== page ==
Ben S Bernanke: Concluding remarks at the Ceremony commemorating the Centennial of the Federal Reserve Act
Concluding remarks by Mr Ben S Bernanke, Chairman of the Board of Governors of the US Federal Reserve System, at the Ceremony commemorating the Centennial of the Federal Reserve Act, Washington DC, 16 December 2013.
I have been asked to close this ceremony marking the 100th anniversary of the signing of the Federal Reserve Act - the law that created the Federal Reserve - by looking ahead to the next century. Given the well-known difficulties that economists have in forecasting even the next few quarters, I will happily point out one important advantage in making a 100-year forecast, which is that I won't be around to explain why the forecast went wrong. Our ability to make accurate long-term forecasts is limited, to say the least. Nevertheless, I will venture one prediction that I don't think is too bold, which is this: The values that have sustained and served the Federal Reserve at its best, and have permitted it to make critical contributions to the economic health of our nation during the past century, will continue to serve it and the nation well in the century ahead.
Among the Fed's most important values is the belief that policymaking should be based on dispassionate, objective, and fact-based analysis. The ideal we seek is a combination of the researcher's intellectual rigor and the ability of the effective policymaker to navigate the messiness of the real world, a world that includes complex institutions and markets, imperfect and incomplete data, and often-unpredictable human behavior.
Of course, policy analysis and implementation of the highest quality do not just happen. They require professionalism and a commitment to public service as exemplified by the generations of staff members who have served this institution so well. Without the expertise and creativity embodied in the staff, it would have been impossible to develop the innovative policies required to meet, in the words of the Federal Reserve Act, the "unusual and exigent circumstances" we confronted during the recent financial crisis. If there is one thing on which I believe all of us here can agree, it is that the quality of the staff has been a great strength throughout our institution's history. Maintaining that quality and commitment to public service will be essential if the Fed is to have a successful second century.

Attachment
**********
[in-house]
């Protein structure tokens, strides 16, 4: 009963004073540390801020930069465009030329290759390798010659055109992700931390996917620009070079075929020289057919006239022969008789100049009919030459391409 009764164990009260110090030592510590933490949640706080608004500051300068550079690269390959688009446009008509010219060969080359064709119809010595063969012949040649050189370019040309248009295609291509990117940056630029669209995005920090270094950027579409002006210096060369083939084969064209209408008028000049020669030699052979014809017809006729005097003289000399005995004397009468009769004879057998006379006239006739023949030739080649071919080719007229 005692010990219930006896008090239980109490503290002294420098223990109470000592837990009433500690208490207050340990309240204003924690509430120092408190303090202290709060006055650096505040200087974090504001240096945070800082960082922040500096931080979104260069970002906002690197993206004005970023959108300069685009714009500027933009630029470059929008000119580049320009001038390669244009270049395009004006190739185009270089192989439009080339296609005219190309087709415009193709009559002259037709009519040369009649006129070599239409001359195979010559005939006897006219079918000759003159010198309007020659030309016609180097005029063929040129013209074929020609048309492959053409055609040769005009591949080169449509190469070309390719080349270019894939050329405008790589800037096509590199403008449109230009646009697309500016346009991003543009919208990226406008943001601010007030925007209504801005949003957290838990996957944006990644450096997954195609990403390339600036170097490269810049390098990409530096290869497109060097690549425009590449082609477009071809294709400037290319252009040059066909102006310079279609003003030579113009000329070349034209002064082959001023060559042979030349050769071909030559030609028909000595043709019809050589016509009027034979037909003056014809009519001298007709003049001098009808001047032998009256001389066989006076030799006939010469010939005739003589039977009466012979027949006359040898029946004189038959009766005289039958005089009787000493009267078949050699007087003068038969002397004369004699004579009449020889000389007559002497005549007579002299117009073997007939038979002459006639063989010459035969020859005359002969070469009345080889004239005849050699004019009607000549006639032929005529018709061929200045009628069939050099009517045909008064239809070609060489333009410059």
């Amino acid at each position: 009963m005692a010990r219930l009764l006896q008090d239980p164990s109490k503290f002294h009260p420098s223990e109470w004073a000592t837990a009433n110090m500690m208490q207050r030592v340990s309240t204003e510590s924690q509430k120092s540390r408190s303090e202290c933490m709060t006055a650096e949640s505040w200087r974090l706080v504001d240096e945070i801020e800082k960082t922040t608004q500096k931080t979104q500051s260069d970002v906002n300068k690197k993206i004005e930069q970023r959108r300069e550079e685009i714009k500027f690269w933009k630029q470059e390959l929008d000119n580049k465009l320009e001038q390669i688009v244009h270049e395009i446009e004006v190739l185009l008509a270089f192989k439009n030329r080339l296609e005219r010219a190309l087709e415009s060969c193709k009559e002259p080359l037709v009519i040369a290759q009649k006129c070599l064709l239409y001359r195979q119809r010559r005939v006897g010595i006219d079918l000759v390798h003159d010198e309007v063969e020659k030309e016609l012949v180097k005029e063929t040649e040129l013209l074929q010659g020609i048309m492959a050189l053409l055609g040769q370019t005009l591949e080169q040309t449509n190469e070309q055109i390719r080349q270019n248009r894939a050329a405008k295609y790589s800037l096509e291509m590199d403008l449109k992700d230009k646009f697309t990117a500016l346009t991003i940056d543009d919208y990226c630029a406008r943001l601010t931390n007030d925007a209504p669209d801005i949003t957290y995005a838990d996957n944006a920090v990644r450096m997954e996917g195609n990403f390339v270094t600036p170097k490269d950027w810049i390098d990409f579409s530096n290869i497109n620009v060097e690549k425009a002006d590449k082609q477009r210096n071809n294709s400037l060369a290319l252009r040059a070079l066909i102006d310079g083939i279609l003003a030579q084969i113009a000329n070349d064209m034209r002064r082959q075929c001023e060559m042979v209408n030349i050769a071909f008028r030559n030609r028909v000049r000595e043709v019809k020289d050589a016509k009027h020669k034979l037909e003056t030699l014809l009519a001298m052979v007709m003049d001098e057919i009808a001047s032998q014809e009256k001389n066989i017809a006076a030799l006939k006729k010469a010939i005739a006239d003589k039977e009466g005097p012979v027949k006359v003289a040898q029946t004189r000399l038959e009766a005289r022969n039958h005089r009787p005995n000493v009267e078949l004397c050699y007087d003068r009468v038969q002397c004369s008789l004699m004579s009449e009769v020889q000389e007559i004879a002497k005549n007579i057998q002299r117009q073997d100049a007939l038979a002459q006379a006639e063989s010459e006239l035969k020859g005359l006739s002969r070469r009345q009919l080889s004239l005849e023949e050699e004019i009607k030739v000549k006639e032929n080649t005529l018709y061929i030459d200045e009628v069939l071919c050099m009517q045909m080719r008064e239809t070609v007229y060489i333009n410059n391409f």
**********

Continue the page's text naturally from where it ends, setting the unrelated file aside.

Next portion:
Dispassionate analysis, expertise, and commitment to public service - all are values that have served us well. But one value that strikes me as having been at least as important as any other has been the Federal Reserve's willingness, during its finest hours, to stand up to political pressure and make tough but necessary decisions. The fight against inflation during Paul and Alan's times in office was critical for the nation's longer-term prosperity, and it required perseverance in the face of heavy criticism. I keep in my office one of the 2-by-4s mailed to the Fed during Paul's tenure, which communicates some distinctly unfavorable views of high interest rates and their effects. More recently, of course, the Federal Reserve took controversial but necessary measures to arrest what was arguably the worst financial crisis in American history, helping to avert what likely would have been a much more severe economic downturn than the Great Recession we did experience.
We have been able to respond nimbly to economic emergencies and make difficult choices in part because of our institutional structure - including long terms for members of the Board of Governors and diverse regional representation in our policymaking Committee - and because of the willingness of policymakers, past and present, to do whatever was needed in the longer-run interest of the economy. As an institution, the Federal Reserve must continue to be willing to make tough decisions, based on objective, empirical analysis and without regard to political pressure.
But, finally, we must also recognize that the Fed's ability to make and implement such decisions ultimately depends on the public's understanding and acceptance of our actions. For this reason, we must continue to emphasize two other essential values - transparency and accountability. We must do all that we can to explain our actions and to show how they serve the public interest. That's why we must welcome communication, broadly defined. Of course, we will continue to talk to economists and market participants, but that is not enough. Ultimately, the legitimacy of our policies rests on the understanding and support of the broader American public, whose interests we are working to serve. The ability of this institution to support a healthy economy - an economy with high levels of employment, low inflation, and a stable financial system - will require our continued efforts to engage in two-way communication - explaining our actions and, importantly, listening to what our fellow citizens have to say.
Let me end by thanking the organizers of this event and, in particular, all of the past and present policymakers in attendance for helping us mark this centennial milestone in such a memorable fashion.